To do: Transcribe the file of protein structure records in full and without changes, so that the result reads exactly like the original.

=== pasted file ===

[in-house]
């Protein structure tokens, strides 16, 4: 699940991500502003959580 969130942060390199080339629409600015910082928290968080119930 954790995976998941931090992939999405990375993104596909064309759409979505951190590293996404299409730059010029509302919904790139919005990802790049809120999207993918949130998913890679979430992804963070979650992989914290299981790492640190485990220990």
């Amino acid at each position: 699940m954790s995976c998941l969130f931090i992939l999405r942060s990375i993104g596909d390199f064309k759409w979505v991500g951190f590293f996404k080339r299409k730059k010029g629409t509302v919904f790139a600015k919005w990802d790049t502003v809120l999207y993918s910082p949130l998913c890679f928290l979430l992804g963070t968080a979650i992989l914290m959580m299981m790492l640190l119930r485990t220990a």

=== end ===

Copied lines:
[in-house]
């Protein structure tokens, strides 16, 4: 699940991500502003959580 969130942060390199080339629409600015910082928290968080119930 954790995976998941931090992939999405990375993104596909064309759409979505951190590293996404299409730059010029509302919904790139919005990802790049809120999207993918949130998913890679979430992804963070979650992989914290299981790492640190485990220990």
């Amino acid at each position: 699940m954790s995976c998941l969130f931090i992939l999405r942060s990375i993104g596909d390199f064309k759409w979505v991500g951190f590293f996404k080339r299409k730059k010029g629409t509302v919904f790139a600015k919005w990802d790049t502003v809120l999207y993918s910082p949130l998913c890679f928290l979430l992804g963070t968080a979650i992989l914290m959580m299981m790492l640190l119930r485990t220990a």